The summer of 1972 saw the release of the single "School's Out". It went Top 10 in the USA and to number 1 in the UK, and remains a staple on classic rock radio to this day. The album School's Out reached No. 2 on the US charts and sold over a million copies. The band relocated to their new mansion in Greenwich, Connecticut. With Cooper's on-stage androgynous persona completely replaced with brattiness and machismo, the band solidified their success with subsequent tours in the United States and Europe, and won over devoted fans in droves while at the same time horrifying parents and outraging the social establishment. In the United Kingdom, Mary Whitehouse, a Christian morality campaigner, persuaded the BBC to ban the video for "School's Out", although Whitehouse's campaign did not prevent the single also reaching number one in the UK. Cooper sent her a bunch of flowers in gratitude for the publicity. Meanwhile, British Labour Member of Parliament Leo Abse petitioned Home Secretary Reginald Maudling to have the group banned altogether from performing in the country.

In February 1973, Billion Dollar Babies was released worldwide and became the band's most commercially successful album, reaching No. 1 in both the US and UK. "Elected", a late-1972 Top 10 UK hit from the album, which inspired one of the first MTV-style story-line promo videos ever made for a song (three years before Queen's promotional video for "Bohemian Rhapsody"), was followed by two more UK Top 10 singles, "Hello Hooray" and "No More Mr. Nice Guy", the latter of which was the last UK single from the album; it reached No. 25 in the US. The title track, featuring guest vocals by Donovan, was also a US hit single. Around this time Glen Buxton left Alice Cooper briefly because of waning health.

With a string of successful concept albums and several hit singles, the band continued their grueling schedule and toured the United States again. Continued attempts by politicians and pressure groups to ban their shocking act only served to fuel the myth of Alice Cooper further and generate even greater public interest. Their 1973 US tour broke box-office records previously set by The Rolling Stones and raised rock theatrics to new heights; the multi-level stage show by then featured numerous special effects, including Billion Dollar Bills, decapitated baby dolls and mannequins, a dental psychosis scene complete with dancing teeth, and the ultimate execution prop and highlight of the show: the guillotine. 

The guillotine and other stage effects were designed for the band by magician James Randi, who appeared on stage during some of the shows as executioner. The Alice Cooper group had now reached its peak and it was among the most visible and successful acts in the industry. Beneath the surface, however, the repetitive schedule of recording and touring had begun to take its toll on the band, and Cooper, who was under the constant pressure of getting into character for that night's show, was consistently sighted nursing a can of beer.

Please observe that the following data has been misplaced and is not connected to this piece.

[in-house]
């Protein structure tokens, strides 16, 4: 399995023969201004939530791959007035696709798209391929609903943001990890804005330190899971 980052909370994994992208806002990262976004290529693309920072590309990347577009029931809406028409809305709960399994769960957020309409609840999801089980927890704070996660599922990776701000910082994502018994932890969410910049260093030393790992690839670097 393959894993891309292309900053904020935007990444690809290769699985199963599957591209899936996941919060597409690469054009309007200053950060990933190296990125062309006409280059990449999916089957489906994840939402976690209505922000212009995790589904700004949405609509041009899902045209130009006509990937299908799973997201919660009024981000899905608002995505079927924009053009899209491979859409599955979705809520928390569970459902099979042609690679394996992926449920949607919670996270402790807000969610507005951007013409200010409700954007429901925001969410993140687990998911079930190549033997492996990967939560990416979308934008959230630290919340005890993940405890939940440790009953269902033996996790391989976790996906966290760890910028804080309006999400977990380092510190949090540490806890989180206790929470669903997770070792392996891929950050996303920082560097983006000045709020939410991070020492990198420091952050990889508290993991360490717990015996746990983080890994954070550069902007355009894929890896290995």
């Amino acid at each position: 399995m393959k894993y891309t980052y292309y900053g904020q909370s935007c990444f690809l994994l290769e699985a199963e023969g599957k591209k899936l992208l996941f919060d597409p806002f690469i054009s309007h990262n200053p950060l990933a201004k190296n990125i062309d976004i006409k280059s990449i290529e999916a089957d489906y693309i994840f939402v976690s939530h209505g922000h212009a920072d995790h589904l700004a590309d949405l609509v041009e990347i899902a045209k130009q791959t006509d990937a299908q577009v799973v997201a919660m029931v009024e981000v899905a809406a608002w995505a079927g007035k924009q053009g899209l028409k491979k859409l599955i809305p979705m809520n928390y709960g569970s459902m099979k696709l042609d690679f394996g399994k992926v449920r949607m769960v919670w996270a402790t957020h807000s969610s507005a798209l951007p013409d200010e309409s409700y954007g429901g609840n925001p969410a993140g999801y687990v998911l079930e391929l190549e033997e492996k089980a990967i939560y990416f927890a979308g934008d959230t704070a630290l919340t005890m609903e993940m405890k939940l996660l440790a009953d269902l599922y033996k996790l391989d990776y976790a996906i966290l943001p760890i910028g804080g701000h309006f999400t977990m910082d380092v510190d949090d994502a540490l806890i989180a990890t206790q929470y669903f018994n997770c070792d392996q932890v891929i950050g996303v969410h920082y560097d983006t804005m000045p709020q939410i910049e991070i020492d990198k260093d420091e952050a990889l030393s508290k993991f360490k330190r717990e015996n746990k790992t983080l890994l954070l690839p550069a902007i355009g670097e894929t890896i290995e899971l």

"Billion Dollar Babies Live in Houston 1973"

Alice Cooper band
Alice Cooper – vocals, harmonica
 Glen Buxton – guitar
 Michael Bruce – rhythm guitar, keyboards, backing vocals
 Dennis Dunaway – bass, backing vocals
 Neal Smith – drums, backing vocals
with:

 Donovan – vocals on the song "Billion Dollar Babies"
 Steve "The Deacon" Hunter – guitar - Solos on "Generation Landslide", "Billion Dollar Babies", "Sick Things", "Raped and Freezing", "Unfinished Sweet" and pedal steel on "Hello Hurray"
 Mick Mashbir – guitar
 Dick Wagner – guitar
 Bob Dolin – keyboards
 David Libert – backing vocals
 Bob Ezrin – keyboards, producer

01. "Hello Hooray" (Live) (Kempf) - 03:04 
02. "Billion Dollar Babies" (Live) (Cooper, Bruce, Smith) - 03:47 
03. "Elected" (Live) (Cooper, Buxton, Bruce, Dunaway, Smith) - 02:28 
04. "I'm Eighteen" (Live) (Cooper, Buxton, Bruce, Dunaway, Smith) - 04:50 
05. "Raped and Freezin'" (Live) (Cooper, Bruce) - 03:14 
06. "No More Mr. Nice Guy" (Live) (Cooper, Bruce) - 03:07 
07. "My Stars" (Live) (Cooper, Ezrin) - 07:32 
08. "Unfinished Sweet" (Live) (Cooper, Bruce, Smith) - 06:01 
09. "Sick Things" (Live) (Cooper, Bruce, Ezrin) - 03:16 
10. "Dead Babies" (Live) (Cooper, Buxton, Bruce, Dunaway, Smith) - 02:58 
11. "I Love the Dead" (Live) (Cooper, Ezrin) - 04:48 
12. "Coal Black Model T" - 02:28 
13. "Son of Billion Dollar Babies" - 03:45 
14. "Slick Black Limousine" (Cooper, Dunaway) - 04:26

Track 1 to 11 are recorded live in Houston 1973, previously unreleased on CD 
Track 12 is an early version of "Slick Black Limousine", previously unreleased 
Track 13 is a "Generation Landslide" outtake, previously unreleased 
Track 14 was previously released in the UK only in 1973 as a free Flexi disc in NME magazine

1. Alice Live 1973
or
2. Alice Live 1973
or
3. Alice Live 1973